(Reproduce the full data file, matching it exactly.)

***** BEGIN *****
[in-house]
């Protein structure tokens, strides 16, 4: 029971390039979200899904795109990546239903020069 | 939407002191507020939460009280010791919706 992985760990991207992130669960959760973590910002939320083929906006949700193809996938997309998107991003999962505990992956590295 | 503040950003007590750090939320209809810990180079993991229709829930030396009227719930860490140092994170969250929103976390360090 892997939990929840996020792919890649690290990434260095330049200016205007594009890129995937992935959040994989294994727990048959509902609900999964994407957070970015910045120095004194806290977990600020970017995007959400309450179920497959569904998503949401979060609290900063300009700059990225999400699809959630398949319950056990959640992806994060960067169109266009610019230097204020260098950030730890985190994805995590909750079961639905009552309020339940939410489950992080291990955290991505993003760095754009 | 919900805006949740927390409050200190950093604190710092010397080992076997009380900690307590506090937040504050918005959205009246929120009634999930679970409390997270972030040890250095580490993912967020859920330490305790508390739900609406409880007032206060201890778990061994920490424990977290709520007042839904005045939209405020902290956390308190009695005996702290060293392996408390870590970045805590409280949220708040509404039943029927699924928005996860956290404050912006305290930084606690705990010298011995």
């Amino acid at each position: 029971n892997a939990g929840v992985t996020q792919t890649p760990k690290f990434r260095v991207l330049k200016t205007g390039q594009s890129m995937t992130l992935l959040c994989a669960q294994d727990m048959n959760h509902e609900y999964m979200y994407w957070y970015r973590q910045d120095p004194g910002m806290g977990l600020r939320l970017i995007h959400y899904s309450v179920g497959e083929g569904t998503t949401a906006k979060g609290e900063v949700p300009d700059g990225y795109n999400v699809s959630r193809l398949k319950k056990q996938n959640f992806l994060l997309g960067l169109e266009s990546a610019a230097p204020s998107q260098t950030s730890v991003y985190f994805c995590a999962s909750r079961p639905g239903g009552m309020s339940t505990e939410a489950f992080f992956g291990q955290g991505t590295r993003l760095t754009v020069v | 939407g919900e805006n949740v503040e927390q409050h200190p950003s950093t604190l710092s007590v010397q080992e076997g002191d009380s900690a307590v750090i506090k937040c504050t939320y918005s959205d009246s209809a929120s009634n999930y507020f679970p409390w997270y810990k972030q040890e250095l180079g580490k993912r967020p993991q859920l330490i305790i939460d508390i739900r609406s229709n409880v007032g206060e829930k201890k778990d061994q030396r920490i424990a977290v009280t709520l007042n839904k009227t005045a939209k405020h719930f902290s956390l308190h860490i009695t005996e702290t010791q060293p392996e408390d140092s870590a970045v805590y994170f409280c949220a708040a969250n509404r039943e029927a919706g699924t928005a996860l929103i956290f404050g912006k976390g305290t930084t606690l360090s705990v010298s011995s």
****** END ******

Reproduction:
[in-house]
């Protein structure tokens, strides 16, 4: 029971390039979200899904795109990546239903020069 | 939407002191507020939460009280010791919706 992985760990991207992130669960959760973590910002939320083929906006949700193809996938997309998107991003999962505990992956590295 | 503040950003007590750090939320209809810990180079993991229709829930030396009227719930860490140092994170969250929103976390360090 892997939990929840996020792919890649690290990434260095330049200016205007594009890129995937992935959040994989294994727990048959509902609900999964994407957070970015910045120095004194806290977990600020970017995007959400309450179920497959569904998503949401979060609290900063300009700059990225999400699809959630398949319950056990959640992806994060960067169109266009610019230097204020260098950030730890985190994805995590909750079961639905009552309020339940939410489950992080291990955290991505993003760095754009 | 919900805006949740927390409050200190950093604190710092010397080992076997009380900690307590506090937040504050918005959205009246929120009634999930679970409390997270972030040890250095580490993912967020859920330490305790508390739900609406409880007032206060201890778990061994920490424990977290709520007042839904005045939209405020902290956390308190009695005996702290060293392996408390870590970045805590409280949220708040509404039943029927699924928005996860956290404050912006305290930084606690705990010298011995």
């Amino acid at each position: 029971n892997a939990g929840v992985t996020q792919t890649p760990k690290f990434r260095v991207l330049k200016t205007g390039q594009s890129m995937t992130l992935l959040c994989a669960q294994d727990m048959n959760h509902e609900y999964m979200y994407w957070y970015r973590q910045d120095p004194g910002m806290g977990l600020r939320l970017i995007h959400y899904s309450v179920g497959e083929g569904t998503t949401a906006k979060g609290e900063v949700p300009d700059g990225y795109n999400v699809s959630r193809l398949k319950k056990q996938n959640f992806l994060l997309g960067l169109e266009s990546a610019a230097p204020s998107q260098t950030s730890v991003y985190f994805c995590a999962s909750r079961p639905g239903g009552m309020s339940t505990e939410a489950f992080f992956g291990q955290g991505t590295r993003l760095t754009v020069v | 939407g919900e805006n949740v503040e927390q409050h200190p950003s950093t604190l710092s007590v010397q080992e076997g002191d009380s900690a307590v750090i506090k937040c504050t939320y918005s959205d009246s209809a929120s009634n999930y507020f679970p409390w997270y810990k972030q040890e250095l180079g580490k993912r967020p993991q859920l330490i305790i939460d508390i739900r609406s229709n409880v007032g206060e829930k201890k778990d061994q030396r920490i424990a977290v009280t709520l007042n839904k009227t005045a939209k405020h719930f902290s956390l308190h860490i009695t005996e702290t010791q060293p392996e408390d140092s870590a970045v805590y994170f409280c949220a708040a969250n509404r039943e029927a919706g699924t928005a996860l929103i956290f404050g912006k976390g305290t930084t606690l360090s705990v010298s011995s």